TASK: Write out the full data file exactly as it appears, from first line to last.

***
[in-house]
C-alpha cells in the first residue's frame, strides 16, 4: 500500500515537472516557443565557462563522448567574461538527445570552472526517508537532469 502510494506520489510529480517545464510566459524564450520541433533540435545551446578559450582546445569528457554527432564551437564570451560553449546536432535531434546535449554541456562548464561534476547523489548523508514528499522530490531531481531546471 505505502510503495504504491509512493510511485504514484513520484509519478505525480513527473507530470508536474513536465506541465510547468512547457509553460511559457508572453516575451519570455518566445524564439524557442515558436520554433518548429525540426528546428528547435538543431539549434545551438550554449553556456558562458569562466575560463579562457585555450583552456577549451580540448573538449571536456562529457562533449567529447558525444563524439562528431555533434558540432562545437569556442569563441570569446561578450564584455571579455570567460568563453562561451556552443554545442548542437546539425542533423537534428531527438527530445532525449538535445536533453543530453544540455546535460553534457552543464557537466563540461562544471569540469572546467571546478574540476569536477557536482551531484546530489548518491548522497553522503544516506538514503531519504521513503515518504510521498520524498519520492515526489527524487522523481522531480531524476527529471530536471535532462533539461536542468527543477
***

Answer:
[in-house]
C-alpha cells in the first residue's frame, strides 16, 4: 500500500515537472516557443565557462563522448567574461538527445570552472526517508537532469 502510494506520489510529480517545464510566459524564450520541433533540435545551446578559450582546445569528457554527432564551437564570451560553449546536432535531434546535449554541456562548464561534476547523489548523508514528499522530490531531481531546471 505505502510503495504504491509512493510511485504514484513520484509519478505525480513527473507530470508536474513536465506541465510547468512547457509553460511559457508572453516575451519570455518566445524564439524557442515558436520554433518548429525540426528546428528547435538543431539549434545551438550554449553556456558562458569562466575560463579562457585555450583552456577549451580540448573538449571536456562529457562533449567529447558525444563524439562528431555533434558540432562545437569556442569563441570569446561578450564584455571579455570567460568563453562561451556552443554545442548542437546539425542533423537534428531527438527530445532525449538535445536533453543530453544540455546535460553534457552543464557537466563540461562544471569540469572546467571546478574540476569536477557536482551531484546530489548518491548522497553522503544516506538514503531519504521513503515518504510521498520524498519520492515526489527524487522523481522531480531524476527529471530536471535532462533539461536542468527543477